The ethics committee of Sasquatch Mercy Hospital seeks to address research activities and patient care carried out within the hospital. With the recent transition from the hospital’s Catholic founding to one of religiously non-denominational practicing, Sasquatch Mercy Hospital has found itself needing to clarify and reevaluate prior hospital policies. In order to aid the ethics committee to reach a consensus on future hospital policies, I offer proposed policies changes for the committee’s humble consideration.
Before starting my proposed policies, I would like to establish my identity. I am an American graduate student in Philosophy. I am heavily influenced by the work of Aristotle, Agamben, and Foucault. While I will not explicitly address Foucauldian thinking in this proposal, I consider Foucault’s influence in my education to be profound. In regards to my ties to religion, I was raised in a Presbyterian household and continue to practice Presbyterianism.
I believe Sasquatch Mercy Hospital should follow a policy discourse that aims to remain non-partial to any specific religion. I propose we deviate from our Catholic founding in order to strive for nondiscriminatory hospital policies. This deviation is due to our hospital being the only major hospital within a forty-five-minute radius and the expanding religious and racial diversity of the local population.
In this proposal, I aim to address hospital policies regarding abortion, IVF treatments and prenatal testing, spiritual counseling, and hospital employee codes of conduct regarding administering potentially controversial treatments.
The hospital should provide and subsidize abortions for up to 13 weeks for underinsured patients. The hospital should continue to provide abortions past 13 weeks; however, should not subsidize those abortions to underinsured patients as the cost for an abortion increases the later the term. While it is my hope for all abortions to be subsidized, as I will argue that the rights of the woman trumps the rights of the fetus, I am cognizant of the budget restrictions that the hospital is currently under. Thus, Dilation and Evacuation (D & E) abortions, the most common procedure for ending pregnancy at 14-21 weeks, will not be subsidized due to the requirement of an anesthesiologist and the longer surgical time required in comparison to medical abortions (taken orally with a pill) or Suction or Aspiration abortions (a surgery that is roughly 15 minutes).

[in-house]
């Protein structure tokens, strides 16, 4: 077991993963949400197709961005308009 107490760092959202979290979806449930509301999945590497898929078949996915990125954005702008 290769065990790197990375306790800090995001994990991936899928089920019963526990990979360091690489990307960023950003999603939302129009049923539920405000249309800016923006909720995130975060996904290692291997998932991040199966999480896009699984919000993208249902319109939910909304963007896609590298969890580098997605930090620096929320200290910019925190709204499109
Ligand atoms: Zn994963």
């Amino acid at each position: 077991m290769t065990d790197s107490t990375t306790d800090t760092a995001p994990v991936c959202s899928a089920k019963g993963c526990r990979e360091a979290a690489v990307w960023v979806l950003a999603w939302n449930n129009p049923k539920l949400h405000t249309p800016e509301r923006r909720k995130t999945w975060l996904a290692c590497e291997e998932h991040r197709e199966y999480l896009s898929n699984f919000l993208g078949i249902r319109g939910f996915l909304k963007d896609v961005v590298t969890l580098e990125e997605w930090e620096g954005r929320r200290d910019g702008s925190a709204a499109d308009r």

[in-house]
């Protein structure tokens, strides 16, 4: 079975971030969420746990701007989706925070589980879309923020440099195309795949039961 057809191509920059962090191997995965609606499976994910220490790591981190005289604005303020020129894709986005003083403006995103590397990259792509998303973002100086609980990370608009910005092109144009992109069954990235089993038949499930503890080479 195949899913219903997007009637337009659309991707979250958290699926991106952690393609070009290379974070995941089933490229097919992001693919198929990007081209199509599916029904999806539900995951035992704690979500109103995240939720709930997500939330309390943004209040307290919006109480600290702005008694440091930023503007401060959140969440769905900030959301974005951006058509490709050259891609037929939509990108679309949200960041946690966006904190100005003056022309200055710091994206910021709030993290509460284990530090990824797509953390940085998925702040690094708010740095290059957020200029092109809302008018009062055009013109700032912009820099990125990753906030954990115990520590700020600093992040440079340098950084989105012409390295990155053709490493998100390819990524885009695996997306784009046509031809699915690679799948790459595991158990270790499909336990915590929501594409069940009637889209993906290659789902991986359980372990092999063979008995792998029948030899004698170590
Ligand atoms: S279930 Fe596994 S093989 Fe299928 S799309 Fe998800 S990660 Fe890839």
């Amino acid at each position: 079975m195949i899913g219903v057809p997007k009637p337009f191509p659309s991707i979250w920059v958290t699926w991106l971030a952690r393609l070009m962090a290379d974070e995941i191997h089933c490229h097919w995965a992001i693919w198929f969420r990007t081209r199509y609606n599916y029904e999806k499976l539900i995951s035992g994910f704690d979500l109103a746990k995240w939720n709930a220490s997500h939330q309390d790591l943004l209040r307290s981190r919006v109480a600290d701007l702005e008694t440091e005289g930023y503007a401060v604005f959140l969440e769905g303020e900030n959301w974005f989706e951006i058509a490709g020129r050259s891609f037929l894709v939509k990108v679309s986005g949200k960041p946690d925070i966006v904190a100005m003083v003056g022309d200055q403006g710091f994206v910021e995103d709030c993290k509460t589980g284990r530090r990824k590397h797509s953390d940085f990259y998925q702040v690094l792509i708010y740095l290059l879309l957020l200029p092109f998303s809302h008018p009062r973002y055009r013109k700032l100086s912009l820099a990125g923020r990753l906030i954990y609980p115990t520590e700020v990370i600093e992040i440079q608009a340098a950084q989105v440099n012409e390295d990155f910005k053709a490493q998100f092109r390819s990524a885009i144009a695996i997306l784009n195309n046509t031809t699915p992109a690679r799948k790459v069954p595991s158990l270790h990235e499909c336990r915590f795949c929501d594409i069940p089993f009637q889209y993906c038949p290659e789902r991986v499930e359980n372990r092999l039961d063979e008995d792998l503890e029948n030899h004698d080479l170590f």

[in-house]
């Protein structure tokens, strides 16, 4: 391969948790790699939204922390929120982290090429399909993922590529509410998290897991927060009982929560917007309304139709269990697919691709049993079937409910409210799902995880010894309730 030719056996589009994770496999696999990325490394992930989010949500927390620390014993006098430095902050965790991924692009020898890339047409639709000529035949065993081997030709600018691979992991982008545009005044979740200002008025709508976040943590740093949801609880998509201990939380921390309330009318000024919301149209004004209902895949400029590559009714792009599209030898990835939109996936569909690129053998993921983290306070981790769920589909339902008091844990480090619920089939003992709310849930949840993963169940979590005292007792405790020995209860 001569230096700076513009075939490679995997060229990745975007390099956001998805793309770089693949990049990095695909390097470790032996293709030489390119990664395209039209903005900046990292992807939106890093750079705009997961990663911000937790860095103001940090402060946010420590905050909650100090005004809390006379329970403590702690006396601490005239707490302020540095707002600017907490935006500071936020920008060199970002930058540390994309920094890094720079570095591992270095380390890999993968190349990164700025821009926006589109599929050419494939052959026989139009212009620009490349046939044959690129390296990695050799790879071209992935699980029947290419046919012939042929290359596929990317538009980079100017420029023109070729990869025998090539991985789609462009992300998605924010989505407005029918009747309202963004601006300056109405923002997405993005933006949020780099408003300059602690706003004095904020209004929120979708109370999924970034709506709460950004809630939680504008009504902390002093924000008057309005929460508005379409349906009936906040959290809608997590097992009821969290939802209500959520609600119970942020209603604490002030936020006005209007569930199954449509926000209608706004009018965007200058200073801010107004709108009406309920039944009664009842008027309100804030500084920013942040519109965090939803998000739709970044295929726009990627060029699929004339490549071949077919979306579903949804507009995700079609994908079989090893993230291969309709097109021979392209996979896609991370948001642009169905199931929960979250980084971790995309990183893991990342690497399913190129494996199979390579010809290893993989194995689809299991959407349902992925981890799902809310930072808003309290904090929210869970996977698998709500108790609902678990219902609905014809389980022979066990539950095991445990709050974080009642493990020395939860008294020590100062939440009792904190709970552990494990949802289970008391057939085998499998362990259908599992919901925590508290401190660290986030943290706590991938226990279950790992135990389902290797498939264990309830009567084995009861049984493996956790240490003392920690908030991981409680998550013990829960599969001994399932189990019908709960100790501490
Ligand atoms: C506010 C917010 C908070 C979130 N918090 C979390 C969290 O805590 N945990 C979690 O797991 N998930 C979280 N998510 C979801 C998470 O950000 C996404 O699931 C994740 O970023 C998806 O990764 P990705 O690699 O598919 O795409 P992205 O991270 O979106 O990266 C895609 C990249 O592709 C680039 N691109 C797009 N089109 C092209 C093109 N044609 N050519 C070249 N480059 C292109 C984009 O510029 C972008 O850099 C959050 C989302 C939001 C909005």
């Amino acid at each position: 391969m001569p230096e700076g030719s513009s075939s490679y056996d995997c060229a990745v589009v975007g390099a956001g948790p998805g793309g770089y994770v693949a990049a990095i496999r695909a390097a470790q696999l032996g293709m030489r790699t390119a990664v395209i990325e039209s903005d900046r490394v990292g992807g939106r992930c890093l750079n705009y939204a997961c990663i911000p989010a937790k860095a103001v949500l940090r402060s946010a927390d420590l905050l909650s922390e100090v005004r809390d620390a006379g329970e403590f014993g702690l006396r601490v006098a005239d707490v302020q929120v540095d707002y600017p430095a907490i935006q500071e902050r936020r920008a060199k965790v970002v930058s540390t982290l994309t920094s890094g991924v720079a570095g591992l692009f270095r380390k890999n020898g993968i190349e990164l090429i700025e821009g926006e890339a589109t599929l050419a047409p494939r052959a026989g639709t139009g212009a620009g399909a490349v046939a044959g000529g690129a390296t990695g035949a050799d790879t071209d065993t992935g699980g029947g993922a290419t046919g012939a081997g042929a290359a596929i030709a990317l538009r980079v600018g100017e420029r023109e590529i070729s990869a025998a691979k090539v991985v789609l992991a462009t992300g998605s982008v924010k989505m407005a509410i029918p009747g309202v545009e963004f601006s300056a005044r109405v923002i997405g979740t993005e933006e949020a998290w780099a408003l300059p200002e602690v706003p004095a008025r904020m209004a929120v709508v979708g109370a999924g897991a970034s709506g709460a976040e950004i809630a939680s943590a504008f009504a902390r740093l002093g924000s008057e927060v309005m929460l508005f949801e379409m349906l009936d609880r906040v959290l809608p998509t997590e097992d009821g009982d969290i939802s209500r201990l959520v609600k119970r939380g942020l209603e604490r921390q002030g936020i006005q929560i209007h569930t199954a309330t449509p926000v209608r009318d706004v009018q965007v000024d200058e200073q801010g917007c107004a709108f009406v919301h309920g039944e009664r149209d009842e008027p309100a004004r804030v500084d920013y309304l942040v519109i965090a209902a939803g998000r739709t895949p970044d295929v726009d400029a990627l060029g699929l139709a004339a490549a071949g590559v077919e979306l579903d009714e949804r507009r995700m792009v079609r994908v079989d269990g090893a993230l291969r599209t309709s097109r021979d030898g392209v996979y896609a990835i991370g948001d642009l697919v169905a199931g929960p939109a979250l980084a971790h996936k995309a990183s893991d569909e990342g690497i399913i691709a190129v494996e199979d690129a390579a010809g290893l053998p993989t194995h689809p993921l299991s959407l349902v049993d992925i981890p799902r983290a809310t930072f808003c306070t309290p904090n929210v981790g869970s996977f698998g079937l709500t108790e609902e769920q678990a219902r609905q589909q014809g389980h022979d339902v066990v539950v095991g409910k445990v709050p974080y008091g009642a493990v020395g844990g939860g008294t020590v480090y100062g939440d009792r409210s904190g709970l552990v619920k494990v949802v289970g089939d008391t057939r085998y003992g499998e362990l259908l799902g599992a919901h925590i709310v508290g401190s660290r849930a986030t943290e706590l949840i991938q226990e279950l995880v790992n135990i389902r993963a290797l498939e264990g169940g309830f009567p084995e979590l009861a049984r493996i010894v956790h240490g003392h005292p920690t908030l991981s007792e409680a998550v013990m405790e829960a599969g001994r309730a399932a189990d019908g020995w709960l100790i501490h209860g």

Diverging from the hospital’s Catholic founding that “human life must be absolutely respected and protected from the moment of conception” (Donum Vitae), I propose the hospital to utilize Jewish legal thinking that “born human life is always given priority over human life in development” (Prainsack, 181). Thus, I argue, the rights of the mother should be prioritized over the rights of the fetus.
An Aristotelian understanding of natural inequality also influences my prioritizing of the mother’s rights—where there is a distinction between virtue in a moral sense and virtue regarding rights and political life. Aristotle in his Politics writes “… if it is impossible for a city to consist entirely of excellent persons, yet if each should perform his own work well, and this [means] out of virtue, there would still not be a single virtue of the citizen and the good man, for it is impossible for all citizens to be similar.” (Aristotle, 1984). There is a necessary inequality between individuals regarding the virtue of citizenship. Through this inequality, divisions of wealth and labor are created within the larger metropolis. In respect to the current American system—where citizenship is not given to everyone, our hospital takes into consideration the natural inequality of modern-day life. As the pregnant woman is in an unequal relationship with the fetus where she is the provider of the necessary nutrients and incubation for fetal development and growth, I argue that the rights of the woman should be prioritized over that of the fetus’. Also, the pregnant woman is more likely to be an already established member within society—where she is already considered a citizen and the fetus, even if brought to term, will not be given full citizen rights until it reaches 18 years of age. Thus, the principle of Aristotle’s natural inequality would place the mother in a higher hierarchical position than that of the fetus.